Title: How To Train Your Dragon
Media Type: Feature Film Soundtrack
Composer: John Powell (co-wrote Shrek and The Road to El-Dorado soundtracks, wrote for the Bourne Trilogy)
Origins: Gift

My Review: In honor of an Oscar Nomination (in the only category I actually follow) I thought today would be the perfect time to review the soundtrack of How To Train Your Dragon. Aside from the fact that I want this film NOW because it is just that cute, the soundtrack is extremely well written and can stand on its own any day.

One of the first things that caught my ear on this one is the strong influence of folk music. I am always amazed at the amount of musical styles Film composers seem to be familiar with. This particular score shows strong influence of both Nordic and Celtic styles, which are both relevant to the culture Hiccup lives in (perhaps Nordic slightly more than Celtic). These styles are replicated so well that they seem to come from the setting instead of being just extra commentary – to the point that I could swear I’d played the tune at one of my local Irish sessions! At the same time, Powell adds in symphonic elements like timpani and brass that just do not belong in the style and somehow makes them work. Really, really well. Plus, I could swear I heard a Hardanger in there and I got kind of excited (think Rohan from the Lord of the Rings soundtrack, it’s a Nordic violin type instrument). Oh and I had a bit of a squee at all the flute solos – the flutist in me would have loved to work this score!

The other thing that really spoke to me about this one was how well the soundtrack reflected the message of the film. It is a very uplifting soundtrack, full of epic horn lines with swirly flute and string parts all around them. The whole film is about being happy with who you are, and the soundtrack shows that through the absolute triumph in the tracks that play while Hiccup and Toothless are flying. At the same time, it does have it’s dark moments, as every soundtrack does. These contrast nicely with the “flying high” tracks giving the film a grounded-ness it needs.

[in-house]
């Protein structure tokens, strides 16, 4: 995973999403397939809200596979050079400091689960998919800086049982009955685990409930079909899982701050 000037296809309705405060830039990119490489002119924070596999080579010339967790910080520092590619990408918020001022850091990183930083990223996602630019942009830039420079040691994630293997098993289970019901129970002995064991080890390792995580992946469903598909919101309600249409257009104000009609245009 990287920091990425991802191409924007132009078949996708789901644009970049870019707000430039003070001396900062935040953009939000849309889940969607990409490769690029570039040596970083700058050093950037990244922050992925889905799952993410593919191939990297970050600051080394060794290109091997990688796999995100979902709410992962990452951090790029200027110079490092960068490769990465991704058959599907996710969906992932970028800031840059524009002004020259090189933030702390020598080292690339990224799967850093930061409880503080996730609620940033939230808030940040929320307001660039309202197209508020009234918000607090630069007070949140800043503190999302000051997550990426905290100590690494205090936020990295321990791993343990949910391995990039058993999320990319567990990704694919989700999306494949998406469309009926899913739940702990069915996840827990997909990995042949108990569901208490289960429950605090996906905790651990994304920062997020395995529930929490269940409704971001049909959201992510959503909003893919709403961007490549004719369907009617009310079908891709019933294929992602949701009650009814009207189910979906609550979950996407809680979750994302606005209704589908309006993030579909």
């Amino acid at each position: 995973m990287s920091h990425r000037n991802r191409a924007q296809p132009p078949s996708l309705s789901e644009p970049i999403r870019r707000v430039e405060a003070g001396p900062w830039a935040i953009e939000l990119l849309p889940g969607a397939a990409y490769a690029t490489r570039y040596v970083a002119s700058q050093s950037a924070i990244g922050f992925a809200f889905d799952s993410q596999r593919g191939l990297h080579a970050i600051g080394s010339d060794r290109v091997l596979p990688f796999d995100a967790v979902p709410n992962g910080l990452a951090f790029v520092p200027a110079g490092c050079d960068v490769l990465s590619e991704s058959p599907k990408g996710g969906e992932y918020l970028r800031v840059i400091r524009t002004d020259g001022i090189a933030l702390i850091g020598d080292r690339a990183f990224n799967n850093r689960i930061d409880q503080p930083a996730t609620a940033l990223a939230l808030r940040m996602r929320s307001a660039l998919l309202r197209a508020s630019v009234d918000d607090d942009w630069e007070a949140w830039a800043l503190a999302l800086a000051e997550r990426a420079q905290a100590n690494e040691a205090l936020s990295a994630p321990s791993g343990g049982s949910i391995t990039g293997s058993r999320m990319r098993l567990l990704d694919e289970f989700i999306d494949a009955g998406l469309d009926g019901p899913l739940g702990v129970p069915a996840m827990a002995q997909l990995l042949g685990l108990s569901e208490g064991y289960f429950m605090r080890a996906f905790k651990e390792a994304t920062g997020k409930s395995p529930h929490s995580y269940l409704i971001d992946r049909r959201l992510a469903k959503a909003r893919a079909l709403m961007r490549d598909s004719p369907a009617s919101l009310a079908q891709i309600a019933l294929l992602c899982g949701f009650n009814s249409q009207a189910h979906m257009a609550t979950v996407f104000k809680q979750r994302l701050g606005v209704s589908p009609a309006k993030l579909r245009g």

The only track I won’t be listening to regularly is the credits track “Sticks & Stones,” and that is only because when I’m listening to a soundtrack, I want just the soundtrack. I’m weird like that. Favorite tracks include “See You Tomorrow,” “The Kill Ring,” and “Where is Hiccup?”

Those of you watching the Oscars will have to tell me how this one does – there’s some stiff competition, and while I’m supporting How to Train Your Dragon I don’t exactly want some of the others to lose. (Inception also has an amazing soundtrack, but I just didn’t feel strongly enough about it, because I’ve yet to see the movie.)

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